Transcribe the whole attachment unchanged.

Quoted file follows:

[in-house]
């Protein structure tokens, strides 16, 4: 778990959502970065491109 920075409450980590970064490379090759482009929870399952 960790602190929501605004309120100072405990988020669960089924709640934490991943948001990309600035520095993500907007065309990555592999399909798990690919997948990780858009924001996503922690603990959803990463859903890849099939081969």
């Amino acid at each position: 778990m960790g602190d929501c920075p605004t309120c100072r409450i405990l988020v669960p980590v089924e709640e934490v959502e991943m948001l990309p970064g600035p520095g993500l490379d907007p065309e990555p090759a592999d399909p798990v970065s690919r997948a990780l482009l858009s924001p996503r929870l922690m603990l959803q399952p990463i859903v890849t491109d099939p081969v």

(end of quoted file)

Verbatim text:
[in-house]
């Protein structure tokens, strides 16, 4: 778990959502970065491109 920075409450980590970064490379090759482009929870399952 960790602190929501605004309120100072405990988020669960089924709640934490991943948001990309600035520095993500907007065309990555592999399909798990690919997948990780858009924001996503922690603990959803990463859903890849099939081969």
């Amino acid at each position: 778990m960790g602190d929501c920075p605004t309120c100072r409450i405990l988020v669960p980590v089924e709640e934490v959502e991943m948001l990309p970064g600035p520095g993500l490379d907007p065309e990555p090759a592999d399909p798990v970065s690919r997948a990780l482009l858009s924001p996503r929870l922690m603990l959803q399952p990463i859903v890849t491109d099939p081969v």